keep it on the green, unless you get a chance into the wind to use the wind as a backboard.
But when it gets going downwind and the greens are this firm you have to to a front pin,
it's going to be really hard to get it close. A lot of good shots here downwind are going to
be 20, 30, 40 feet away and it's going to be a good shot.
That's one of the neat things about playing over here is that the galleries certainly
understand that. You hear the types of applause; we play around the world and a lot of times
the ball gets airborne there's always applause. Over here if you hit a good shot and they
know it and it's 30 feet away, there's a pretty good roar, because that is a good shot. The
people are very knowledgeable when we come over here and play an Open Championship.
Q. You mentioned playing the birdie holes. There's already conjecture that you might see the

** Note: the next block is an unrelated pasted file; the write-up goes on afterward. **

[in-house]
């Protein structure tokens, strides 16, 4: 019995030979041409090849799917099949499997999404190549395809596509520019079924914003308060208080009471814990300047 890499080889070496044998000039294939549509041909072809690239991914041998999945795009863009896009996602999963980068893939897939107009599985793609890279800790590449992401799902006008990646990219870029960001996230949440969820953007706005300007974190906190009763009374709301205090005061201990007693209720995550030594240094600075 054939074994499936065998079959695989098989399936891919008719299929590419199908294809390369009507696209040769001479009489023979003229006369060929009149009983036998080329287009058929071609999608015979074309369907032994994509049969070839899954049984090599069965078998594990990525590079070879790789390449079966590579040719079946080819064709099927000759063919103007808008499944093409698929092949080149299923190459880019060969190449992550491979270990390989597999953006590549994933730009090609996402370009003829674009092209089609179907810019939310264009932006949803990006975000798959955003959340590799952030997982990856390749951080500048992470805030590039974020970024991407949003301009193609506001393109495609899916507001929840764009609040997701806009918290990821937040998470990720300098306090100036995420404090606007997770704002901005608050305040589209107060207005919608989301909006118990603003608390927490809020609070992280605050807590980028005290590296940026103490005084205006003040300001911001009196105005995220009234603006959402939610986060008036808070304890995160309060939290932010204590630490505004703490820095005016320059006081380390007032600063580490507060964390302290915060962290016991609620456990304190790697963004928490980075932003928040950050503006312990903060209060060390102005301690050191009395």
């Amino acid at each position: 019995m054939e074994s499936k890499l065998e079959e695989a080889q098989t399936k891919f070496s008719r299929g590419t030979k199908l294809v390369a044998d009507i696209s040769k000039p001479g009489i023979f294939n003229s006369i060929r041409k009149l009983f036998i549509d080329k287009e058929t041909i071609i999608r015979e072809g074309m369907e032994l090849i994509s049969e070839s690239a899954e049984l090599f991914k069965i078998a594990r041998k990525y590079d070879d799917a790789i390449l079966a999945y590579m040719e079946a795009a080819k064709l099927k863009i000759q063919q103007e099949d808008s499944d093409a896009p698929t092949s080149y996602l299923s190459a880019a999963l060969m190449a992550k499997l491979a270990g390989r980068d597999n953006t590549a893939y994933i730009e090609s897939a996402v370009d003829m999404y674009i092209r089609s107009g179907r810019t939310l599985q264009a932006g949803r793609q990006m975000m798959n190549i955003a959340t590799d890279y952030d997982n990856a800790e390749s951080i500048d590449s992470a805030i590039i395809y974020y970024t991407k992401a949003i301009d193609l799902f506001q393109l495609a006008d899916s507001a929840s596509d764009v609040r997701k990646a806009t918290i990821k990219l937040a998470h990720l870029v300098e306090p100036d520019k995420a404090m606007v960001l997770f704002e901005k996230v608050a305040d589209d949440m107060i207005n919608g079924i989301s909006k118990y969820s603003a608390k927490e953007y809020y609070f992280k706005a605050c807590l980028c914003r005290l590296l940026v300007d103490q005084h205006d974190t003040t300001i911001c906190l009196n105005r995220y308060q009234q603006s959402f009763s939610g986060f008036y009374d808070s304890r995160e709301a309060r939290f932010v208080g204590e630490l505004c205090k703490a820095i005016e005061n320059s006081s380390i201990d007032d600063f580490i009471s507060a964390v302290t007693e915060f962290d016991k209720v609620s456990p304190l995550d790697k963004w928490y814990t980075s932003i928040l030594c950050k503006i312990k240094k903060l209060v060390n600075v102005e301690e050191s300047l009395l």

first sub 63 in a major this week. And your 18 under par in St. Andrews, could you talk
about that? You mentioned the support. Do you think you've been more of a crowd favorite
because of the way you handled everything surrounding your dad's death?
TIGER WOODS: Wasn't it 19? I got to 20 and bogeyed 17. Sorry. Give me a little credit.
No, I think it's if the wind doesn't blow, you can make some birdies out here. The par 5s
are reachable and there are some short par 4s out here. You can get the ball in pretty
close. You would have to take no wind in order to have a chance of going to sub 63. But as
far as the 19 under par mark, I think it obviously can be done, but will it be done is
obviously a different story. And as we all know, it's all dependent on the weather. We
played St. Andrews in 2000 with almost no wind.
Q. Do you look at it as sympathy?
TIGER WOODS: I don't think of it as sympathy. We all have things that go on in life. I'm not
the first one, I'm certainly not the last one. It happens to everybody. Everybody goes
through moments like this. You've got to handle it and move on. It's been fantastic to have
the people, all the letters and the e mails and the phone calls we've received. I think
mainly because of the impact my father has had on the game of golf, and as a person. That to
me means so much to me.